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Phishing, Fishing, and Vishing

Phishing, Vishing, Smishing, and Spearphishing are all terms used for an attacker trying to get something from a target. But how do we protect ourselves, and what are they exactly?
Phishing, Fishing, and Vishing

Phishing is a type of Social Engineering attack in which the attacker pretends to offer something, or be someone else in an attempt to get the target to click on a link or download a file.

An example form of phishing attack is the browser-in-the-browser attack, where an attacker mimics the authentication page for another service to try and get the unsuspecting user to supply them with login credentials.
Phishing for a Bank Card
Phishing for a Bank Card

There are multiple terms for variations of the typical email phishing, such as vishing (voice phishing) and smishing (SMS phishing) that all describe different avenues in which an attacker targets their victim.

Where does it come from?

Phone “freaks” and fishing for information.

Back when telephone hacking was a big(ger) thing and the Captain Crunch whistle could give you a free phone call, a term was created to group the people who found “hacks” or ways to trick different technology - “phone freakers” or “phreaks”.

From here, “phreaks” were associated with those fishing for information or scamming others, hence the term “phishing”. We really do enjoy combining words.

Although phishing was originally born from an association with phone hacking, it’s more commonly found in email campaigns nowadays, with email being a more common means of communication.

What is Spear phishing?

Spear phishing is a targeted form of phishing. While phishing attacks are generally there to “pick the low-hanging fruit”, spear phishing attackers typically have more information about their target and adjust their message for that specific person. This could mean impersonating someone from inside their company, advertising a specific niche of hobbies that they might be into or attempting to exploit them when an aspect of their personal life is in jeopardy (i.e., financial pressures).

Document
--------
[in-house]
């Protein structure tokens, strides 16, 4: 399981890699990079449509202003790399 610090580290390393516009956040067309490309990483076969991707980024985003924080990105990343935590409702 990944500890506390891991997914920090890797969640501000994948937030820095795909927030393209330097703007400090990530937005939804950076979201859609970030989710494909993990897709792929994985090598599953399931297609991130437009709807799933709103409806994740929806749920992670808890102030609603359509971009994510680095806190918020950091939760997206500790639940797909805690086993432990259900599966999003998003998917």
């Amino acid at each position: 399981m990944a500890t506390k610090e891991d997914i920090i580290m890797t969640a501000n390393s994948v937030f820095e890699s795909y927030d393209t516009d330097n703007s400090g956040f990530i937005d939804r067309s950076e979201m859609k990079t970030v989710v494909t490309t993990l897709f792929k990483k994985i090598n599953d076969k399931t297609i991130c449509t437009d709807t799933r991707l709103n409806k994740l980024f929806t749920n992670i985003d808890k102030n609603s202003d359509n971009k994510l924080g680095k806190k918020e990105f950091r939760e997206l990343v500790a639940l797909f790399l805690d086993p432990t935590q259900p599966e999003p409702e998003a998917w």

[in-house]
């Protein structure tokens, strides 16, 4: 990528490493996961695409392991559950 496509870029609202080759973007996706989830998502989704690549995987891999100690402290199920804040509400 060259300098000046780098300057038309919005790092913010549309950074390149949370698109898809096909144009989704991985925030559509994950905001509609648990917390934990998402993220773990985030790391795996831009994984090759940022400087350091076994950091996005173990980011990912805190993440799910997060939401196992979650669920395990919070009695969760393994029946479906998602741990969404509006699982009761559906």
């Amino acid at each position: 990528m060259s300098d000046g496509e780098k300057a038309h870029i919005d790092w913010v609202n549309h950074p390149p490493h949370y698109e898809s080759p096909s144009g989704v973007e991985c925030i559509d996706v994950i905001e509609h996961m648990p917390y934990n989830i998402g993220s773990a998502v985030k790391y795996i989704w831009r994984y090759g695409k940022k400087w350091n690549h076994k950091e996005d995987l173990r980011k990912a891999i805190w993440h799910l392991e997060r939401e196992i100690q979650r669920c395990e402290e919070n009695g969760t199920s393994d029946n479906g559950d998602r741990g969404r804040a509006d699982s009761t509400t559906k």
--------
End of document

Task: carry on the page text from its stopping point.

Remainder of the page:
Phishing attacks are more typically a “spray” type of attack; where a large number of people are sent the same email to catch out the few who bite. Spear phishing attacks would typically be sent to a single person.
iPhone Click Mail
Mobile Phone user clicking on an email

How do I protect myself?

The most common advice is to simply never click on links sent to you from someone you don’t know. If it leads to a page that you need to access, however, it’s much better to type the link into the URL bar yourself. Better yet, if you could find the same page by a quick search, locate it that way rather than clicking on the link.

Anyone can very easily pretend a link is going to one page when it’s in fact leading to another. Read more about how this works here: https://lukewarmsecurityinfo.com/posts/phishing-links

Typically, if you hover over the link on your computer, the true link location will be shown in the bottom left of the browser window. This can be used as a method to verify that a link does indeed lead to where it’s saying it does.

Browser-in-the-browser attacks are an exception to this, which is explained more in-depth here.

What can we do better to protect others from phishing?

In my opinion, there’s no need to depend on links for access to (most) things anymore. The common uses of links in emails (that I can think of) are:

  • Email Verification
  • Filling in a questionnaire
  • Viewing a specific page
  • Verifying a new device
  • Shared online files (Dropbox, Google Docs)

With all of these, there are simple workarounds to solve the requirement of a link existing. Almost all of these can be supplemented with providing the user some sort of one-time or persistent access key to view/locate the document, image or questionnaire.

For example, to access a dropbox file that’s available for public viewing, share the unique identifier of the file (that’s in the URL anyways) with a generic find your file search section for the user to supply the unique identifier. This eliminates the requirement for links in emails and still provides the user with access to the document. There are no extra security measures that providing a link will do that cannot be implemented another way.

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